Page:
The IDEA Blog



Read the thoughts and impressions on a variety of topics written by IDEA staff as well as occasional guest bloggers.

Why I March
April 28, 2017

“The March for Science is a celebration of science.  It's not only about scientists and politicians; it is about the very real role that science plays in each of our lives and the need to respect and encourage research that gives us insight into the world.”  -

The March for Science occurred in Washington D.C. on April 22 with more than 600 satellite marches taking place across the globe.  IDEA’s Senior Researcher, Steve Benton, participated in the St. Petersburg March for Science, so we asked him a couple of questions.

Q. Why did you feel compelled to march?

A. I march because of long-term negative trends in federal support for research, and more recent travel bans which place restrictions on immigration and scientists’ freedom of travel, which can affect the growth of the scientific community. I like the title of “March for Science.” I’d rather march for something than against something.

Q. IDEA’s overarching mission is to improve student learning in higher education. You and your team of researchers, or data scientists if you will, play an integral role in making that happen.  Can you explain how?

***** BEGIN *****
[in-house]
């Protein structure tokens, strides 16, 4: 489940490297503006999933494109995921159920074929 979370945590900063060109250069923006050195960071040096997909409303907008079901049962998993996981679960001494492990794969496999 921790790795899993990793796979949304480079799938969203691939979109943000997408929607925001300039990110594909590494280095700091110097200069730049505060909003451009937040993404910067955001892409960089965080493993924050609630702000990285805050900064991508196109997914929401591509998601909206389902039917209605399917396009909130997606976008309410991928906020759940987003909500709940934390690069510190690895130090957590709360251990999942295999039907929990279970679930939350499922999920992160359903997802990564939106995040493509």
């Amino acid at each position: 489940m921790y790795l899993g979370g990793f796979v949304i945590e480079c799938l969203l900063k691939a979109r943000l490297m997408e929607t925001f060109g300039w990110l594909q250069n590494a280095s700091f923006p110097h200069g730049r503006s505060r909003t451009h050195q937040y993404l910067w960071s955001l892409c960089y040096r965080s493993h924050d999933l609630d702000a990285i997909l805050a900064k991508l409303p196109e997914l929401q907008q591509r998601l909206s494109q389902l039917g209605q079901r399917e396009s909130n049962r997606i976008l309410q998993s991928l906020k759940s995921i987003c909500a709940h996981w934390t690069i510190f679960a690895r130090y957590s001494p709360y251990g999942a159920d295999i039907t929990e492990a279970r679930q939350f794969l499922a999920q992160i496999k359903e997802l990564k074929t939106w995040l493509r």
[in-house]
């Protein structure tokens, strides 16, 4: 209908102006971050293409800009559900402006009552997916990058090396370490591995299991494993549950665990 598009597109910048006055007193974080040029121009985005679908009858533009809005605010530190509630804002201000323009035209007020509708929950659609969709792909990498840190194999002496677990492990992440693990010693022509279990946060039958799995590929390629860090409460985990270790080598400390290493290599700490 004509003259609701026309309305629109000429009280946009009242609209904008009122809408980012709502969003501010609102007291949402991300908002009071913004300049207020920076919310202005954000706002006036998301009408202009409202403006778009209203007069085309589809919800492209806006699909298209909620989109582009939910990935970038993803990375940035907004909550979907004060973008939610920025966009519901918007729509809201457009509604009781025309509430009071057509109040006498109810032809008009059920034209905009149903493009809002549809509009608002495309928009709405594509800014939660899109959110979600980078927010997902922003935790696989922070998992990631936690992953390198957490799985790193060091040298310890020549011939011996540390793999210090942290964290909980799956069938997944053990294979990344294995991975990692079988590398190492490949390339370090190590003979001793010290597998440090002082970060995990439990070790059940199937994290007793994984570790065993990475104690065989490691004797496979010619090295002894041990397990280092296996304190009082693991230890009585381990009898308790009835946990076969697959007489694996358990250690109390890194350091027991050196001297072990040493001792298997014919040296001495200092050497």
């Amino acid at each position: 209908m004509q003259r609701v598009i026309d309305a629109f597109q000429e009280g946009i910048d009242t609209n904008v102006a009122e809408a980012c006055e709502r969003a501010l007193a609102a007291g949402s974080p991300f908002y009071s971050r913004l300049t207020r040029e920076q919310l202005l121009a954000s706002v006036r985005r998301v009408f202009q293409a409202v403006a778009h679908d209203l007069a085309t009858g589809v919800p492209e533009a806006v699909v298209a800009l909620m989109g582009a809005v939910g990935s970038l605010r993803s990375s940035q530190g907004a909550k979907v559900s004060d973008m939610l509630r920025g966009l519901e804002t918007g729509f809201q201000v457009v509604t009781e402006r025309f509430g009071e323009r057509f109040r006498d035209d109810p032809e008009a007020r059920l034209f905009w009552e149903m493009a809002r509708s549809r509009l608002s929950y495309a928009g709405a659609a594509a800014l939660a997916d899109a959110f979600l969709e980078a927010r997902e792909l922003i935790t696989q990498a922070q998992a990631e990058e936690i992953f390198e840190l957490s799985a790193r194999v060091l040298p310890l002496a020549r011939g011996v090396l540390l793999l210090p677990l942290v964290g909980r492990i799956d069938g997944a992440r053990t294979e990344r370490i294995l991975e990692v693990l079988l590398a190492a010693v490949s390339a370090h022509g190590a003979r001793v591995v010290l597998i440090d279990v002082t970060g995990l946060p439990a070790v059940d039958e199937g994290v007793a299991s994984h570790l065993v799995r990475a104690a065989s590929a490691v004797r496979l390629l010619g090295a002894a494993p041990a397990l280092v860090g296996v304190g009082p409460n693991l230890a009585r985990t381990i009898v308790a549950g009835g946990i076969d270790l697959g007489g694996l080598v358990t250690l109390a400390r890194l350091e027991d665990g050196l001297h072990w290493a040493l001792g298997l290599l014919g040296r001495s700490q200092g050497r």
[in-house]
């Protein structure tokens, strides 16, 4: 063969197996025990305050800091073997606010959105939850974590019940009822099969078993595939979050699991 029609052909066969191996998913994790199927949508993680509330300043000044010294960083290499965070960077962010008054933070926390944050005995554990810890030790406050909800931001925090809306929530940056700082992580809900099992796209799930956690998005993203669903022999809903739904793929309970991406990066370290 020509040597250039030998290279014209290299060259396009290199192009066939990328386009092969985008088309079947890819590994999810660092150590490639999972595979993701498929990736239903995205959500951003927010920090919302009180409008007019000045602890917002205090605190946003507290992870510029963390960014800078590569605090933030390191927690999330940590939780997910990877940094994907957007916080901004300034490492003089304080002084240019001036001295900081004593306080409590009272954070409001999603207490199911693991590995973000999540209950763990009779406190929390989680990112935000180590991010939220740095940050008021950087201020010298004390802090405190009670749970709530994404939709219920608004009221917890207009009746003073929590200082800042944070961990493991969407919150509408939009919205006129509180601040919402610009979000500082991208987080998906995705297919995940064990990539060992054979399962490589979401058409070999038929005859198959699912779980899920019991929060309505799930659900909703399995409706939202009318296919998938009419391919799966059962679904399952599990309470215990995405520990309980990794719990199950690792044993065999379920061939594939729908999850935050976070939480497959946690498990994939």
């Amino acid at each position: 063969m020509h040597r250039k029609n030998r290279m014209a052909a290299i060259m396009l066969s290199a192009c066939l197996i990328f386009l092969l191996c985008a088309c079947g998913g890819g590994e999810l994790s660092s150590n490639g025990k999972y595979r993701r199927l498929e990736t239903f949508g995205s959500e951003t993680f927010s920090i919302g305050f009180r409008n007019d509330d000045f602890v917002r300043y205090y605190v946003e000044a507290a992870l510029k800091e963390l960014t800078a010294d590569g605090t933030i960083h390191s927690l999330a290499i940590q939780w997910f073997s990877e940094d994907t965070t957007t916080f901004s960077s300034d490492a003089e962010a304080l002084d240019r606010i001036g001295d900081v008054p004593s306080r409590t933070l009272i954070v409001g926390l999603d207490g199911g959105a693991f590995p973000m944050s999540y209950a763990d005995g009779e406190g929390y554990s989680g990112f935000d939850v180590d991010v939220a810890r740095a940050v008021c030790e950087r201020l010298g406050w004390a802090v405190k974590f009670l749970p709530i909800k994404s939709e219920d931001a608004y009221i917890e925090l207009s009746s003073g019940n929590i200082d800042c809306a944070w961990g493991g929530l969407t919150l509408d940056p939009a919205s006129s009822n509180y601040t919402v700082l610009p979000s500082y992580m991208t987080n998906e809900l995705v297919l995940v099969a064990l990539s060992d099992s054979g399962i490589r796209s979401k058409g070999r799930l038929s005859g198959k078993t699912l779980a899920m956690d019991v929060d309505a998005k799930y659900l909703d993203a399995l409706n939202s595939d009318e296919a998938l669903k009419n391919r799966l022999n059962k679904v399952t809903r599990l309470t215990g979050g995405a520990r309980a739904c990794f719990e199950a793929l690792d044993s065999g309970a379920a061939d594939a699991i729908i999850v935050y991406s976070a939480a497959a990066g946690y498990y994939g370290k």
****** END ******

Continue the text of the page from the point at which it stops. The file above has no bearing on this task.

A. We are always asking how we can use student ratings data to answer questions about which outcomes are most important to instructors, and which teaching methods are most highly correlated with student success on those outcomes. We’ve learned, for example, that students report greater progress on problem solving, skill development, and critical thinking when instructors emphasize learner-centered teaching methods. However, when it comes to simple knowledge acquisition, instructor-centered methods--such as clarity-- are still highly effective. Our team is responsible for the integrity of our Leadership Feedback Systems as well and the creation of publications and resources for the benefit of our client partners and the higher education community.

A real source of excitement are our IDEA Impact Grants, which are awarded to researchers in higher education who are interested in answering questions about teaching and learning and about leadership development. Last year, IDEA awarded more than $45K in funding to six institutions who investigated things such as increasing retention and graduation rates through peer mentoring programs and improving learning outcomes by providing faculty with supplementary training in instructional technology and active learning techniques. This year we had nearly 80 excellent applications, some of which will be funded the coming year.

So, at IDEA we are not only analyzing student ratings and other data collected through our feedback systems, we are collaborating with higher education researchers to answer questions about how best to prepare students for the future.

Steve Benton is the Senior Researcher at IDEA.

March for Science
Steve (4th from left) and some fellow marchers

For more information on the March for Science and its ongoing efforts, please visit
For information about IDEA and its research publications and resources, please visit

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